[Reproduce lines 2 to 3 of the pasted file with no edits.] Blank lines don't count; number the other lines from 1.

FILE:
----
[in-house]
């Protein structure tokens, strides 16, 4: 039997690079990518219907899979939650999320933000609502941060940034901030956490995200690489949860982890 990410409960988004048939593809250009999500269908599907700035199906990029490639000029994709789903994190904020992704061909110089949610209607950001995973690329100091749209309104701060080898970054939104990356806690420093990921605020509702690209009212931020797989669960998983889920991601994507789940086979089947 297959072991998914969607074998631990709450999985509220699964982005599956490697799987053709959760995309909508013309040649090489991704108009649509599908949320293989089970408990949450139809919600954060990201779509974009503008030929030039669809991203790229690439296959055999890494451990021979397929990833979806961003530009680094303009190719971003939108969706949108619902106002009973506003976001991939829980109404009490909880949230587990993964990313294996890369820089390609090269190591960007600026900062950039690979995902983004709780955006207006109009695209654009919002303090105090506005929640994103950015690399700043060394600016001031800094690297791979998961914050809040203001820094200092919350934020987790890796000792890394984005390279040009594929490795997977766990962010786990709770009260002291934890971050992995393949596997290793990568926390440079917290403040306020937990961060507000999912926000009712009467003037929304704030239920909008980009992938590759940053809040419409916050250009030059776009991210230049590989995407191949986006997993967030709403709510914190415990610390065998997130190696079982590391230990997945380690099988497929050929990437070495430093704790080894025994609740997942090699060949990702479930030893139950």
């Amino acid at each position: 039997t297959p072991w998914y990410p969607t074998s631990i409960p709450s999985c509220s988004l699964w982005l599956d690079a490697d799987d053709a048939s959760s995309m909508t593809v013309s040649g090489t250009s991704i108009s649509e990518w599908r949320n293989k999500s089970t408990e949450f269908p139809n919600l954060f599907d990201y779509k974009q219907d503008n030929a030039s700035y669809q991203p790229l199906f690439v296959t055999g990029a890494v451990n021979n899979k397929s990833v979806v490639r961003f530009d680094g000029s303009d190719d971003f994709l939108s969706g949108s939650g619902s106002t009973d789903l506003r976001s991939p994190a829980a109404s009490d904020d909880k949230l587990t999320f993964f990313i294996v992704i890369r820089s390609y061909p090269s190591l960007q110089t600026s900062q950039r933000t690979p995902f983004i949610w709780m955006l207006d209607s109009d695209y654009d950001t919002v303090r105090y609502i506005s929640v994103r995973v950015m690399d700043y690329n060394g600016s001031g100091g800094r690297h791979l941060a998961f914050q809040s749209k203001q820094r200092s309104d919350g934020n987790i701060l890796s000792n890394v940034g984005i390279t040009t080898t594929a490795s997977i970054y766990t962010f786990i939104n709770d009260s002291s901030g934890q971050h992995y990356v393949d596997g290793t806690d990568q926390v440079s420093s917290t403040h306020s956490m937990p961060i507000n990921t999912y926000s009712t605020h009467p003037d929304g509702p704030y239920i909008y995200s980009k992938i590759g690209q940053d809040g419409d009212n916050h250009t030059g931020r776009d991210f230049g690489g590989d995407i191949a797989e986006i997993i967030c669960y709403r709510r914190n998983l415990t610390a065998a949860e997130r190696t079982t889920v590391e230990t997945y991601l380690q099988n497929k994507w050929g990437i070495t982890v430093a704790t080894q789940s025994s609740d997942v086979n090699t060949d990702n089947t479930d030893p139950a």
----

């Protein structure tokens, strides 16, 4: 039997690079990518219907899979939650999320933000609502941060940034901030956490995200690489949860982890 990410409960988004048939593809250009999500269908599907700035199906990029490639000029994709789903994190904020992704061909110089949610209607950001995973690329100091749209309104701060080898970054939104990356806690420093990921605020509702690209009212931020797989669960998983889920991601994507789940086979089947 297959072991998914969607074998631990709450999985509220699964982005599956490697799987053709959760995309909508013309040649090489991704108009649509599908949320293989089970408990949450139809919600954060990201779509974009503008030929030039669809991203790229690439296959055999890494451990021979397929990833979806961003530009680094303009190719971003939108969706949108619902106002009973506003976001991939829980109404009490909880949230587990993964990313294996890369820089390609090269190591960007600026900062950039690979995902983004709780955006207006109009695209654009919002303090105090506005929640994103950015690399700043060394600016001031800094690297791979998961914050809040203001820094200092919350934020987790890796000792890394984005390279040009594929490795997977766990962010786990709770009260002291934890971050992995393949596997290793990568926390440079917290403040306020937990961060507000999912926000009712009467003037929304704030239920909008980009992938590759940053809040419409916050250009030059776009991210230049590989995407191949986006997993967030709403709510914190415990610390065998997130190696079982590391230990997945380690099988497929050929990437070495430093704790080894025994609740997942090699060949990702479930030893139950």
């Amino acid at each position: 039997t297959p072991w998914y990410p969607t074998s631990i409960p709450s999985c509220s988004l699964w982005l599956d690079a490697d799987d053709a048939s959760s995309m909508t593809v013309s040649g090489t250009s991704i108009s649509e990518w599908r949320n293989k999500s089970t408990e949450f269908p139809n919600l954060f599907d990201y779509k974009q219907d503008n030929a030039s700035y669809q991203p790229l199906f690439v296959t055999g990029a890494v451990n021979n899979k397929s990833v979806v490639r961003f530009d680094g000029s303009d190719d971003f994709l939108s969706g949108s939650g619902s106002t009973d789903l506003r976001s991939p994190a829980a109404s009490d904020d909880k949230l587990t999320f993964f990313i294996v992704i890369r820089s390609y061909p090269s190591l960007q110089t600026s900062q950039r933000t690979p995902f983004i949610w709780m955006l207006d209607s109009d695209y654009d950001t919002v303090r105090y609502i506005s929640v994103r995973v950015m690399d700043y690329n060394g600016s001031g100091g800094r690297h791979l941060a998961f914050q809040s749209k203001q820094r200092s309104d919350g934020n987790i701060l890796s000792n890394v940034g984005i390279t040009t080898t594929a490795s997977i970054y766990t962010f786990i939104n709770d009260s002291s901030g934890q971050h992995y990356v393949d596997g290793t806690d990568q926390v440079s420093s917290t403040h306020s956490m937990p961060i507000n990921t999912y926000s009712t605020h009467p003037d929304g509702p704030y239920i909008y995200s980009k992938i590759g690209q940053d809040g419409d009212n916050h250009t030059g931020r776009d991210f230049g690489g590989d995407i191949a797989e986006i997993i967030c669960y709403r709510r914190n998983l415990t610390a065998a949860e997130r190696t079982t889920v590391e230990t997945y991601l380690q099988n497929k994507w050929g990437i070495t982890v430093a704790t080894q789940s025994s609740d997942v086979n090699t060949d990702n089947t479930d030893p139950a």